Consumer advocate Roger Ball of the Utah Ratepayers Association said investigators should "have the drains opened up. We need to follow the money and find out what the financial consequences of this [problem] was for the past 10 years, wherever it may lead us".
Michele Beck, director of the Committee of Consumer Services that is charged with serving as the voice of consumers in utility matters that come before state regulators, said while the committee will be working with the division on the investigation it may come to different conclusions and have different policy recommendations on addressing the transponder problem.
Analysis: How should Questar have handled the problem? The two major components to this problem were blindsiding the customer and awarding the benefit of the doubt to the company rather than the customer. Since the company caused the problem, it needs to share in the responsibility. But at the same time, if a customer expects a refund of an overcharge, a customer should be equally willing to make up for an undercharge, otherwise you have an ethical problem. Customers cannot expect to have it both ways. So here are the two steps Questar should have taken:
(1). Since there is a dispute between whether it was a billing error (24 months) vs., a meter error (6 months), Questar should have shared the responsibility by awarding the benefit of the doubt to the customer by declaring it a meter error rather than a billing error, and recovering only six months underpayments. This decision would have prevented the major public relations brouhaha which erupted, and maight have even precluded the regulatory investigation now occurring.
(2). Instead of immediately trying to recover the underpayments without prior warning, Questar should have included a warning notice with the February bills explaining the problem, stating their intention to recover the underpayments in the March bill, and inviting customers to make alternative payment arrangements to mitigate hardship. This would have given customers a heads-up and allowed them time to arrange their finances accordingly.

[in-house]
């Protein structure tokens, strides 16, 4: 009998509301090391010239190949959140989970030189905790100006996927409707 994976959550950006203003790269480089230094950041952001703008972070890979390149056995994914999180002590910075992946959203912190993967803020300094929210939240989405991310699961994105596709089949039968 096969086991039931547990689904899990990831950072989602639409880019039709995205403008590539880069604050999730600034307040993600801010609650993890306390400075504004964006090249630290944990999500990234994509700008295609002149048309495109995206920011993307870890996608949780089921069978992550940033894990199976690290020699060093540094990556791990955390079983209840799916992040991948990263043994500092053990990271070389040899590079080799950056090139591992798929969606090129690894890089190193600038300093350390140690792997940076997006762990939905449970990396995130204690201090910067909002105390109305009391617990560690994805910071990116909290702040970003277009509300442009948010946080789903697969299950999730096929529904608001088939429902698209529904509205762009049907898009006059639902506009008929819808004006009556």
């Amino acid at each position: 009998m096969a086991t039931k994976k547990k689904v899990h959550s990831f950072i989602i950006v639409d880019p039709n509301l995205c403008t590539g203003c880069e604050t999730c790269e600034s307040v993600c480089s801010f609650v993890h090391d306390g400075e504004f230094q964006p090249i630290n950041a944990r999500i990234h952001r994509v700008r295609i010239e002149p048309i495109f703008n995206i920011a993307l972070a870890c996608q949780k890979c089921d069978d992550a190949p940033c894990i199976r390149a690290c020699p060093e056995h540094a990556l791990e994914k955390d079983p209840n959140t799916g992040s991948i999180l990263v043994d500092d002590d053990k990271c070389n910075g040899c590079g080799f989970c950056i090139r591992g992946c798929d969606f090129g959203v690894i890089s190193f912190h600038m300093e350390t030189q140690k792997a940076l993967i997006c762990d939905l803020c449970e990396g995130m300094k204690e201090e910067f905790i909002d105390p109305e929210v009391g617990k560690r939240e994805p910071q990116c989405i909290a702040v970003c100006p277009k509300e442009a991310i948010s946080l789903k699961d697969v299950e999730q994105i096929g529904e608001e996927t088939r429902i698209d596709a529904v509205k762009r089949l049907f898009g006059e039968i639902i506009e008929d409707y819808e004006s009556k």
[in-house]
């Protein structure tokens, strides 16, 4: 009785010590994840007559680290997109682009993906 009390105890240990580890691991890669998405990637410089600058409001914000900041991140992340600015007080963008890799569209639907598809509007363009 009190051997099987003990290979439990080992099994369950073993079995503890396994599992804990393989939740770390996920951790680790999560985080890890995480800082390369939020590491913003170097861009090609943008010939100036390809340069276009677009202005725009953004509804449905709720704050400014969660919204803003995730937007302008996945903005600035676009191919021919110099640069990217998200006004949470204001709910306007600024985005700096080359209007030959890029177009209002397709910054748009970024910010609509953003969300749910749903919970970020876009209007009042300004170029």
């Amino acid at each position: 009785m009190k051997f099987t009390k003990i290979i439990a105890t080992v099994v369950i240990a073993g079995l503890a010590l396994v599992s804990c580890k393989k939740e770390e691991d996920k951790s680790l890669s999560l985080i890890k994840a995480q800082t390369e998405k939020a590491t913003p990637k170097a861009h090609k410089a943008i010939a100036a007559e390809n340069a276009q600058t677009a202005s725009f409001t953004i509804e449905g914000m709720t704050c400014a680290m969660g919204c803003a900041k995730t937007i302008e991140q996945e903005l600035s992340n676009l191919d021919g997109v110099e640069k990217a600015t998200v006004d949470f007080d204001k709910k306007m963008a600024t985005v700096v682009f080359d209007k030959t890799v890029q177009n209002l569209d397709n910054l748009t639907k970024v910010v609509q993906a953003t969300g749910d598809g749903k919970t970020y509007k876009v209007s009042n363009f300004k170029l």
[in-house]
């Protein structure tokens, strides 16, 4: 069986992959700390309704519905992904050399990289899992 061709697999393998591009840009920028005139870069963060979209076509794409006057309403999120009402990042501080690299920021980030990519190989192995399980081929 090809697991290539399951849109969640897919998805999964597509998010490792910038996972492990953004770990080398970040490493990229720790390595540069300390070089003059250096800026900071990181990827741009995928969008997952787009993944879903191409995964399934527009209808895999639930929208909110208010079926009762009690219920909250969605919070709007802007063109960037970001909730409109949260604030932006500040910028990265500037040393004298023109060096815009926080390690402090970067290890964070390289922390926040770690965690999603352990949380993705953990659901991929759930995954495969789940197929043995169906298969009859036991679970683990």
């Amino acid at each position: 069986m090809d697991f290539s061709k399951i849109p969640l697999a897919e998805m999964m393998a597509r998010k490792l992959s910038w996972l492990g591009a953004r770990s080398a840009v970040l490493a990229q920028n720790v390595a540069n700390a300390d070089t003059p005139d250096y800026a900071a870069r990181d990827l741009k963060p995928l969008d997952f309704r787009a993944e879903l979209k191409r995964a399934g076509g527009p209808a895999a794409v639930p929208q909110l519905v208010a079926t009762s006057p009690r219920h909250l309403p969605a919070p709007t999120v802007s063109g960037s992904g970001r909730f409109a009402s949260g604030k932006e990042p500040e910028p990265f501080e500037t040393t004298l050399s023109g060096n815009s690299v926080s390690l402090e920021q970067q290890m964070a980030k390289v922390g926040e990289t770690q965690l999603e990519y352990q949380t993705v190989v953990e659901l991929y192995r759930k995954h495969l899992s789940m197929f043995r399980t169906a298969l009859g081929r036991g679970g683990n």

But because Questar initially chose to be hardline, they now face the prospect of spending $600,000 - or more - in an effort to recover $600,000. Does that make financial sense? Putting a human face on capitalism builds goodwill and increases long term profits.
So is Questar "evil"? Absolutely not! Like so many other companies, Questar has merely gotten caught up in this predatory culture of cutthroat "winner-take-all" turbo-capitalism that first reared its ugly head during the second Reagan Administration (the McCain-Keating Five, the S & L scandals, etc.), but which arose in full fury once George W. Bush and his corporate handlers grabbed the levers of power in 2001. This culture has become so pervasive and embedded in our national psyche that even sports events and arenas are now named after corporations; consider the singularly unimaginative and un-sexy name of "Energy Solutions Arena" appended to Salt Lake's leading sports palace. But the more corporations abuse their power, the more regulatory measures are passed to compensate, which in turn grow government and increase our taxes. The best way for corporations to increase their freedom of action is to voluntarily apply a human face to capitalism and to accept and implement socially responsible business practices. In the long term, this will also shrink government and its corresponding tax burden upon Americans, and rekindle the respect for free enterprise once axiomatic in this country.